If you really wanted to, you could go into any negotiation with your guns a-blazing and through dirty tricks, intimidation and other techniques probably get your way. However, you would have established a reputation as someone that nobody wants to do business with. In the end, you would have lost much more than you would have gained. Instead, if you establish a reputation as a tough but fair negotiator whose word can be trusted, then everyone will want to do business with you.
Lots of people don’t understand that during a negotiation you are really creating three different things: trust, rapport, and satisfaction. Instead of viewing a negotiation as a “winner takes all” type of competition, if you can view it as more of a construction project, then you’ll be well on your way to being a successful negotiator.
Trust is a word that we all think that we know and understand; however, we are often too quick to dismiss it when it comes to establishing goals for a negotiation. The first rule of trust is don’t even start to negotiate with someone that you don’t trust – without this basic foundation, the discussions will end up going nowhere. Sometimes when I’m working with people who are just starting out in negotiations, they make the mistake of associating trust with giving in to the other side’s demands. No, no, no! During a negotiation you need to be pushing back, working to get what YOU want from the other side. Just about any tactic (unless they are immoral or illegal) is permitted. However, when everything is said and done, you need to live up to your side of the agreement. Ultimately, this is what trust is all about.
Rapport sure sounds like something fancy, but in reality all it is is a feeling that is deeper than trust. You can think about it as a form of being “tuned-in” to the other side of the table in such a way that you understand them. When we are involved in a business negotiation, having rapport with the other side means that both sides respect each other, both sides actually like each other, and both sides are willing to do whatever it takes to make a deal happen.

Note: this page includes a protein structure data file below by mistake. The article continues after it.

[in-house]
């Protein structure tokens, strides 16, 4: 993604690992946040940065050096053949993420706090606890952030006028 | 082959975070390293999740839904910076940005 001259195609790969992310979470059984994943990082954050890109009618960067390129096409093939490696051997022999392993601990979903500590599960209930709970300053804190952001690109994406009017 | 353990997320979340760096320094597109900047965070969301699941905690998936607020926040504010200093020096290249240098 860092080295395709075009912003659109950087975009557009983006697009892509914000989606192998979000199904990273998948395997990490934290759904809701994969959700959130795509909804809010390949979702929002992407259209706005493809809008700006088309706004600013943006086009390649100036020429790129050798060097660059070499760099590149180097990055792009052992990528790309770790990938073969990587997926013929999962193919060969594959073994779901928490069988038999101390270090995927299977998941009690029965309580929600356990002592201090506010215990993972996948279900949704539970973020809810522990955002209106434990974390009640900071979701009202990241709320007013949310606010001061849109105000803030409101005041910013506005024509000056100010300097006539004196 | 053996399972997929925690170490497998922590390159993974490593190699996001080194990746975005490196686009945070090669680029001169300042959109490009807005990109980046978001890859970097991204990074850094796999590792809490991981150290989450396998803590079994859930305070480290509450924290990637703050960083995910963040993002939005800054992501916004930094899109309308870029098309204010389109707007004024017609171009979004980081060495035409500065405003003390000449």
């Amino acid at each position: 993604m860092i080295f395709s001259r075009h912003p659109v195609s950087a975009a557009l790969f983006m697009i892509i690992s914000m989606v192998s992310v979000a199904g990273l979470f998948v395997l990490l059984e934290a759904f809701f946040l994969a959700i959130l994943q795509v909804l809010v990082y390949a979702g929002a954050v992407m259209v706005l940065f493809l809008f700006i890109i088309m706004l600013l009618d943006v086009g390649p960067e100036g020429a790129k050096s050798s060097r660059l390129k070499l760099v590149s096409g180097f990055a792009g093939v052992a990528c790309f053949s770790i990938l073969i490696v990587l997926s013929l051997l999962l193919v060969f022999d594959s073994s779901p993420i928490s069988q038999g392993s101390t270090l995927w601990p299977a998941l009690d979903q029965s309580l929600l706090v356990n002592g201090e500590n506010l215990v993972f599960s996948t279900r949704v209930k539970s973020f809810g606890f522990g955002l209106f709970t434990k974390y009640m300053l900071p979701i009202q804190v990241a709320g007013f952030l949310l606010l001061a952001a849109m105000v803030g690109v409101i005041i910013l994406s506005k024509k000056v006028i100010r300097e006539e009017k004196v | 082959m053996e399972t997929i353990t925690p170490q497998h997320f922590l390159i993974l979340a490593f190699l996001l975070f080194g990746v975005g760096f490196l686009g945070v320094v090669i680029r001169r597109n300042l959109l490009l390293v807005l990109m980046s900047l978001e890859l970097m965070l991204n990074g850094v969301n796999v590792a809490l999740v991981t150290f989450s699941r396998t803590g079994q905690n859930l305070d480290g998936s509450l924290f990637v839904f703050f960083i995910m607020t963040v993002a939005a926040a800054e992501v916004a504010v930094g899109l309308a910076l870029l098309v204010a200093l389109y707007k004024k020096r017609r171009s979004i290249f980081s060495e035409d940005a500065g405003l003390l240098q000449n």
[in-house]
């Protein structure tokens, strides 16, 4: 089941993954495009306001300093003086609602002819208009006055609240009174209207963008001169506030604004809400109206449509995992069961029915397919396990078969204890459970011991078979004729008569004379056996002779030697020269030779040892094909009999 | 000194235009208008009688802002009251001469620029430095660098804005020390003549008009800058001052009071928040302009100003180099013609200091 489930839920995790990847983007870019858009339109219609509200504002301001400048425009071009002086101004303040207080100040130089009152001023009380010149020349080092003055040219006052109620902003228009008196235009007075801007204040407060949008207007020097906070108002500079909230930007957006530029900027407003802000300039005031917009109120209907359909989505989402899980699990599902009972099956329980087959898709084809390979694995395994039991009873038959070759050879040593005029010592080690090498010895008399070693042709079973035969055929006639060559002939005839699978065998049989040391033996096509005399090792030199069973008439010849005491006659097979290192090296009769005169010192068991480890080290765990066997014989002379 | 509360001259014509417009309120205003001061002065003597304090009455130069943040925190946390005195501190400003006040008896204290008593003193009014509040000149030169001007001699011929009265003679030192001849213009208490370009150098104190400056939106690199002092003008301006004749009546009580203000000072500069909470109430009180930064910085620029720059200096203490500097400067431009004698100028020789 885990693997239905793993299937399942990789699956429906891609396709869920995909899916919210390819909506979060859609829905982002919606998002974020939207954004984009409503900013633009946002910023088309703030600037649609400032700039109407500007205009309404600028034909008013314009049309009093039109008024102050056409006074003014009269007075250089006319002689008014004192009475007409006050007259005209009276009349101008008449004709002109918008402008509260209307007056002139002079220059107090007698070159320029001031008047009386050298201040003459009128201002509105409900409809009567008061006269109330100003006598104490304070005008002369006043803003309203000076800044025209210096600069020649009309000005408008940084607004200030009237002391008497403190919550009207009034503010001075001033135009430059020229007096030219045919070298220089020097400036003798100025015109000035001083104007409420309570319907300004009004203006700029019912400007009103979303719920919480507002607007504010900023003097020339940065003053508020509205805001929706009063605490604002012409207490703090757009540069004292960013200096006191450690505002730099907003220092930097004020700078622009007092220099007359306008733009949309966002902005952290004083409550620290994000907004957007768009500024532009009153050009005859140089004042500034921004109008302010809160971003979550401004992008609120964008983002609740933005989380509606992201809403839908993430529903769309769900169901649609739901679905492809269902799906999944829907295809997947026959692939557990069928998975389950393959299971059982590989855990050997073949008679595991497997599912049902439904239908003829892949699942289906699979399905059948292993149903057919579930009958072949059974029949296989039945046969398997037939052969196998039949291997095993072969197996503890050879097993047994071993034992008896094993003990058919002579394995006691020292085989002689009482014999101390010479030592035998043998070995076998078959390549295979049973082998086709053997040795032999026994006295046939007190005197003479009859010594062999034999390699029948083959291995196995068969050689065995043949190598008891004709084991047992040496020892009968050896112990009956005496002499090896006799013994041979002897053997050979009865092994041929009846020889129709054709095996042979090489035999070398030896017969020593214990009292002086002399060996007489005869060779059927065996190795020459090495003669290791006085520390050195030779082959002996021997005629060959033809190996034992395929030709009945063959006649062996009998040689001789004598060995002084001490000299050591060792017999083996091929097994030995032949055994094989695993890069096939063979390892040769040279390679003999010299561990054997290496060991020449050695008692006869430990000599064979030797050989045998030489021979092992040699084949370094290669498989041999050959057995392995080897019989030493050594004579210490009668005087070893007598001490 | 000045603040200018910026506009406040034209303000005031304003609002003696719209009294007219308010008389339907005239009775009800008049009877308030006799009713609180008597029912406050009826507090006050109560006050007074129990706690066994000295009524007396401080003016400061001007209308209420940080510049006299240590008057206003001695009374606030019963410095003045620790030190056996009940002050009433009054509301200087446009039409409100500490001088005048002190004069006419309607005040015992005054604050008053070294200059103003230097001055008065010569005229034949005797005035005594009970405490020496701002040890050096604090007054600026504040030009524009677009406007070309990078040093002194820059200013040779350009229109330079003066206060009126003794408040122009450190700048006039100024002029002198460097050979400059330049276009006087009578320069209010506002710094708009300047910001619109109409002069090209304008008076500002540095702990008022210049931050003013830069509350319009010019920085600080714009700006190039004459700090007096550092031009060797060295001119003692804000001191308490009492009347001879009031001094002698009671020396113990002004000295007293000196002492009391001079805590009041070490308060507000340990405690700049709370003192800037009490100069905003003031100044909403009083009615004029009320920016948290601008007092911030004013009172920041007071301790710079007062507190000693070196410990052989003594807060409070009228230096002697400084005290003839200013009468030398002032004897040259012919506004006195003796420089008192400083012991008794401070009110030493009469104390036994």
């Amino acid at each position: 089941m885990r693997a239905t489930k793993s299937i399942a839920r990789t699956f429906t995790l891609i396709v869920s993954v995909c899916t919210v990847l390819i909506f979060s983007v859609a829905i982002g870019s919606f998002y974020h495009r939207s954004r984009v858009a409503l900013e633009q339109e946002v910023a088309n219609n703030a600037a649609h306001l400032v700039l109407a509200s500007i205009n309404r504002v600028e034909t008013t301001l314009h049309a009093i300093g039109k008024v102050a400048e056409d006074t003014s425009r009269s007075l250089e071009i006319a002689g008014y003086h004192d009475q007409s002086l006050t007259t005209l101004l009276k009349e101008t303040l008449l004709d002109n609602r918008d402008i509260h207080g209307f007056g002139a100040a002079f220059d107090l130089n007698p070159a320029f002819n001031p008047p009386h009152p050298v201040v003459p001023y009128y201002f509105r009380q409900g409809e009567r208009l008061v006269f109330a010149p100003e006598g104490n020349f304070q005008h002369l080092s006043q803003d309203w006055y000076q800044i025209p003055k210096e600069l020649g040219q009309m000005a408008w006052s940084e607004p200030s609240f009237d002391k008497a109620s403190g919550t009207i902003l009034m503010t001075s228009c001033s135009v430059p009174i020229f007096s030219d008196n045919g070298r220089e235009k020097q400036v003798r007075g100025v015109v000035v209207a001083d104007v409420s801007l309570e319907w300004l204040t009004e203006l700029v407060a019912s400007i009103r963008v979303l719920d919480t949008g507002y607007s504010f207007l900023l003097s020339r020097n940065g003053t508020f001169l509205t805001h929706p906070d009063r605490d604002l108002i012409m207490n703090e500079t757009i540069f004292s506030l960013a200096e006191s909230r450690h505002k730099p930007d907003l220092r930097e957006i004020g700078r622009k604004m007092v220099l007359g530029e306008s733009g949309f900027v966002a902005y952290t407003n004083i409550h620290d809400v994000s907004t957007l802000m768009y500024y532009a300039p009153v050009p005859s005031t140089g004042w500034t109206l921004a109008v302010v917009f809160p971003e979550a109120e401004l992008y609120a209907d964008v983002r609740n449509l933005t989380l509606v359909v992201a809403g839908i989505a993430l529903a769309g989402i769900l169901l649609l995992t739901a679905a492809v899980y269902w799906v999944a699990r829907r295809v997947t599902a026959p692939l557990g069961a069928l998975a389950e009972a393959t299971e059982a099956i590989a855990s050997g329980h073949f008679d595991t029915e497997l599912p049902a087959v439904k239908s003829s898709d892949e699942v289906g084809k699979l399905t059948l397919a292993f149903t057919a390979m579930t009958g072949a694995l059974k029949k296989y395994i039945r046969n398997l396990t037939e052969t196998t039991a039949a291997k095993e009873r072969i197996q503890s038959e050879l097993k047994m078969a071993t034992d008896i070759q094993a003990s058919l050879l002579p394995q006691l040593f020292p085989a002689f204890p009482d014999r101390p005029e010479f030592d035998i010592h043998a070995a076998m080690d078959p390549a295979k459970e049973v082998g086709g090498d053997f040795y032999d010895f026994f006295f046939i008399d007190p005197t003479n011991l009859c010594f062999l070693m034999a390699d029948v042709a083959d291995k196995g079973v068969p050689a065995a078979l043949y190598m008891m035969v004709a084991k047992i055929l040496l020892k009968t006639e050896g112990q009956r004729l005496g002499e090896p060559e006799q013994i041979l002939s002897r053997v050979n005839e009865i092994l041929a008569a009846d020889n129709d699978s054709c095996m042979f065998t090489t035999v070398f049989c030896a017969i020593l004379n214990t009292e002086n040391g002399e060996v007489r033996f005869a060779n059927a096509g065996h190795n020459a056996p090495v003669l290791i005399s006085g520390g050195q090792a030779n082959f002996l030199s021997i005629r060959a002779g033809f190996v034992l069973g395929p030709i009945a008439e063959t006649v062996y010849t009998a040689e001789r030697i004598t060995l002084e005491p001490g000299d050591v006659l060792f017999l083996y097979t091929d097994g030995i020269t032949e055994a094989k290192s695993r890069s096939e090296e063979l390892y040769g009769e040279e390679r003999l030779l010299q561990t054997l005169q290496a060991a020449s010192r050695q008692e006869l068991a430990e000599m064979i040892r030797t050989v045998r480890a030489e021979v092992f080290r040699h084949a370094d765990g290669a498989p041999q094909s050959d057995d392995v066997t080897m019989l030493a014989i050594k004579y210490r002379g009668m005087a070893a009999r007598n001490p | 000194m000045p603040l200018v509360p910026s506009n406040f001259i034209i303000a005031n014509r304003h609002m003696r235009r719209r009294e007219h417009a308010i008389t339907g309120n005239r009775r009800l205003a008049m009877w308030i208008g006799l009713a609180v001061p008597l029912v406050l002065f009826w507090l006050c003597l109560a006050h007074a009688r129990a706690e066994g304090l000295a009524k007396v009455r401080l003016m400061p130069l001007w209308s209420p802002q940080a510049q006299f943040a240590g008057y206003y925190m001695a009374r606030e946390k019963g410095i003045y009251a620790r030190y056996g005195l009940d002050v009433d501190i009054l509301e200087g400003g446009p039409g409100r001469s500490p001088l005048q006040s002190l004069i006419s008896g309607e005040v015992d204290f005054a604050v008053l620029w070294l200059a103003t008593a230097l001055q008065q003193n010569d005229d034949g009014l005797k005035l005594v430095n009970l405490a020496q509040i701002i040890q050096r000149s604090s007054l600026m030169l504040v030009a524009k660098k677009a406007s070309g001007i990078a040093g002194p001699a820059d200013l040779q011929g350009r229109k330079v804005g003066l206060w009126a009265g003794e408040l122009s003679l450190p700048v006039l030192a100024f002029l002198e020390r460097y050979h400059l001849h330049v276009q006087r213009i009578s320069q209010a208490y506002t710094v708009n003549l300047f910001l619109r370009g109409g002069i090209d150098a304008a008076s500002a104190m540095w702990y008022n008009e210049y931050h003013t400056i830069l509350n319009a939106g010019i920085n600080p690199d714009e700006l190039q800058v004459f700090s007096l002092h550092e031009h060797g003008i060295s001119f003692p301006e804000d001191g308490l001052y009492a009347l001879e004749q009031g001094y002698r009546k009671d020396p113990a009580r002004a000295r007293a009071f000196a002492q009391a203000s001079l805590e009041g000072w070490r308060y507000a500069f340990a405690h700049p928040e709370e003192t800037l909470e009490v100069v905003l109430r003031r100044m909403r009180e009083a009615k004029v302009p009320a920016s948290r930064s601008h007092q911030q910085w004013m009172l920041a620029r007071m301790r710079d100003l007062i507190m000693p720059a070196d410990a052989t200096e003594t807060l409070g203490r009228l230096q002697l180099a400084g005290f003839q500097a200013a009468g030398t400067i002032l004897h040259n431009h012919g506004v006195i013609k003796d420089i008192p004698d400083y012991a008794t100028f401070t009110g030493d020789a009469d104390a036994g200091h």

The last bit of construction that needs to be done during a negotiation is to build satisfaction on both sides of the table. What this means is that it’s actually very important for you to spend some time thinking about how the other side of the table is going to be feeling when they stand up after the negotiations are over. If they are going to be feeling beaten down, betrayed, taken advantage of, or abused, then you have not done your job. Instead you’ve built a foe that will come back and cause you problems in the future. This where the idea of being viewed as a “fair” negotiator comes in to play. When people deal with a fair negotiator they realize that they are going to have to give in on some items; however, they also expect to get their way on other items. In the end, they expect to walk away from the table with a sense of satisfaction that they were able to negotiate a good deal for themselves.
During your last negotiation did you feel that you could trust the other side? Were you able to establish a rapport with the other side and did it help move the negotiations along? When the negotiation was over, do you think that both sides were satisfied with the way that things came out? Leave me a comment and let me know what you are thinking.